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BIPR | Global Discord: Values and Power in a Fractured World Order
Global Discord: Values and Power in a Fractured World Order

December 18, 2023 - 18:30

Paul Tucker - Tito Cordella - Alessandro Merli - Justin Frosini

Event Recap

December 18, 2023, Sir Paul Tucker discussed his book Global Discord: Values and Power in a Fractured World Order at Johns Hopkins' SAIS Europe. The seminar, chaired by Justin Frosini and featuring Tito Cordella and Alessandro Merli as discussants, revolved around the state of international politics and future scenarios for diplomacy in key policy areas such as economic development, security cooperation and climate change. Sir Paul Tucker's main argument was that the China-US dynamic nowadays is deeply ideological and set to run for decades, and he explained what he believes this means for global politics.

A fascinating, yet not well-known example of this ideological dichotomy is Document Nine. This leaked (or purposefully released) 2013 policy paper from the Central Committee of the Chinese Communist Party, which was drafted just after Xi's coming to power, is an overt ideological statement. Designed around seven No's, it is basically an instruction to the Chinese society not to strive towards any kind of liberal Western values such as the rule of law and freedom of press. Another important example of the discordance between China and the US was the WTO's case concerned state-owned enterprises. Beijing used these to subsidize exports, and therefore Washington threatened to retaliate under WTO terms. In response, Beijing initiated a dispute against the US' claim, which led to a ruling in favor of China by the Appellate Board. This challenge to the US domination within the WTO resulted in Washington's refusal to appointment new members to the Appellate Board. As this is a key body for the WTO to function properly, this threatened to marginalize the organization.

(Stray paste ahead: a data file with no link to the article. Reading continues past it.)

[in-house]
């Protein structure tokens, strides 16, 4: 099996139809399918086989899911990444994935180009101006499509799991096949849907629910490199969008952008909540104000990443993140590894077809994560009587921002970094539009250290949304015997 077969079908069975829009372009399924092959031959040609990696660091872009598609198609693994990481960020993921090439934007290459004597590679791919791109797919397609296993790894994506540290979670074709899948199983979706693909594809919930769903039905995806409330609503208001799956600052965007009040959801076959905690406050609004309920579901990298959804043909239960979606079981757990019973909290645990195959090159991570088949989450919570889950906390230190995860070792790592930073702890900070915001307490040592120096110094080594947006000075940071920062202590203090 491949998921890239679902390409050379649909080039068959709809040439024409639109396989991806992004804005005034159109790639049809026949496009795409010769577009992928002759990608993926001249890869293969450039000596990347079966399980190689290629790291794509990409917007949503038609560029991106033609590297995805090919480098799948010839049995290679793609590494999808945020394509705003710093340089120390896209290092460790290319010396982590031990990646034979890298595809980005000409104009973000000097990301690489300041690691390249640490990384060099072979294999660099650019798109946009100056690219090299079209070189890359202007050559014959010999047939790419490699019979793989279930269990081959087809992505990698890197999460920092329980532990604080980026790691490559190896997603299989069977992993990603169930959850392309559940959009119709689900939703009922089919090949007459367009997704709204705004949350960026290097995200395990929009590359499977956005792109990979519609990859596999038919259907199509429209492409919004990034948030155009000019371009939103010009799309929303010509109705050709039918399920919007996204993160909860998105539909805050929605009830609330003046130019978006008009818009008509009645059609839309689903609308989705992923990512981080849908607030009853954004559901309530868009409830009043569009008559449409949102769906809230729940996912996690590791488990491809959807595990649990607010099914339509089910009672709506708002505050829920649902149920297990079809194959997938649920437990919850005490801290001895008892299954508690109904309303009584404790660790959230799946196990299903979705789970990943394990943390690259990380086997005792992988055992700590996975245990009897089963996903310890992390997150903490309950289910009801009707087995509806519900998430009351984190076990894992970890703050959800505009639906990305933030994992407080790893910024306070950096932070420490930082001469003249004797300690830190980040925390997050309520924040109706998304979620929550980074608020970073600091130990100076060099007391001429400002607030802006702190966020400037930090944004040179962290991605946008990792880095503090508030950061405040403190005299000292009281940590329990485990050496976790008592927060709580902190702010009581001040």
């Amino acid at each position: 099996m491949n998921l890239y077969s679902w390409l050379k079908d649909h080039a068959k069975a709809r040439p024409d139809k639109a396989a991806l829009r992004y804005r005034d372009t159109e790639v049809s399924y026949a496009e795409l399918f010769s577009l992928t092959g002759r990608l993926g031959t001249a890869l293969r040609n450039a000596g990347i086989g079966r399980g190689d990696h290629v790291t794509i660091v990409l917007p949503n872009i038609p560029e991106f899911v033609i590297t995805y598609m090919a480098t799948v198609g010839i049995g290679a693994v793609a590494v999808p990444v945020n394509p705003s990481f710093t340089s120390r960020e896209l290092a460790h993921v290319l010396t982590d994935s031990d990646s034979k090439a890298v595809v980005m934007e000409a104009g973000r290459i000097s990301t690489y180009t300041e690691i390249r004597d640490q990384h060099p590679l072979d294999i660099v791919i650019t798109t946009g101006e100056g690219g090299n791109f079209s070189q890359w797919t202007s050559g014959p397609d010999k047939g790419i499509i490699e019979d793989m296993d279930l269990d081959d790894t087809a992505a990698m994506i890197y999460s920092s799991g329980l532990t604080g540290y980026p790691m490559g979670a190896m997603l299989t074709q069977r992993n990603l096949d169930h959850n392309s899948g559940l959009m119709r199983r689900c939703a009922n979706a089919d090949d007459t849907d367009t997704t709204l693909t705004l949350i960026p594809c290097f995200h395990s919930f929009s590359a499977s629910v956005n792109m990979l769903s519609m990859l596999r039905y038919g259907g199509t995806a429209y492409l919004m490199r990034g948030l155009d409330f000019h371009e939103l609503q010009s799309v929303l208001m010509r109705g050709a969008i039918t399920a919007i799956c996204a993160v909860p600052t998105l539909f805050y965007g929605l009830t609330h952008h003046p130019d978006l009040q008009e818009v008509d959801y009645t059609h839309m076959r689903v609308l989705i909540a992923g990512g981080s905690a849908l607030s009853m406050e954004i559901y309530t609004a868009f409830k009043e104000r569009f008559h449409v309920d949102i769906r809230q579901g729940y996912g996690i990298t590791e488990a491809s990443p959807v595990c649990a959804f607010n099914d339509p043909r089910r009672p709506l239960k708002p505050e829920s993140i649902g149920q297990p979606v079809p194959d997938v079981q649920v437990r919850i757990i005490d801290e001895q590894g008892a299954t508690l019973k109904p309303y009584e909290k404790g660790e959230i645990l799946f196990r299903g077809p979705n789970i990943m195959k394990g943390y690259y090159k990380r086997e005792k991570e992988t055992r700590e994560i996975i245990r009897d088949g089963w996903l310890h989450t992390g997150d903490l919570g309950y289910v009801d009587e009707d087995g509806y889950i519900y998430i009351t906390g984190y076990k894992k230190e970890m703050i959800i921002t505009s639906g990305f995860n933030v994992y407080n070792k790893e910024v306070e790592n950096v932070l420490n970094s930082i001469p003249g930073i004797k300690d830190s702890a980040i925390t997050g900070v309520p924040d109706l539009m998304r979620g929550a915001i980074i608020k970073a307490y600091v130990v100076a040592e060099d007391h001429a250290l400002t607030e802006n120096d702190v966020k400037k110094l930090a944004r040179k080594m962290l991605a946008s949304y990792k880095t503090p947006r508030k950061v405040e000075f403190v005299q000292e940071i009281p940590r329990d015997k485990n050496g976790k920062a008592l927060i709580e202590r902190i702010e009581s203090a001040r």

This showcases how disagreements between China and the US are often not settled through informal bargaining structures, which has serious implications for moves towards any kind of new world order. According to Tucker, this order is probably going to be structured around concentric circles of cooperation. The outer one will be one of more or less peaceful coexistence, with some outliers such as Russia being outside even that. However, moving further inside, the blocks will become smaller and relationships stronger. Such a structure means that the West should rethink its current relations with China. Too much integration should not be expected. Rather de-risking through decoupling to avoid serious vulnerabilities will become the new norm. Dependency for critical goods and services must be avoided. Security and currency policies interlink.

This will affect the international monetary system. Countries with which one has a security relationship are more likely to interact or even use one's currency. The initial development of the post-commodity linked dollar order exemplify this: there was a reason why the US State Department and Treasury went to Saudi Arabia to commit to its security backing if the House of Saud would in turn keep invoicing its oil and energy in dollars. In the same manner, invoicing in renminbi matters today.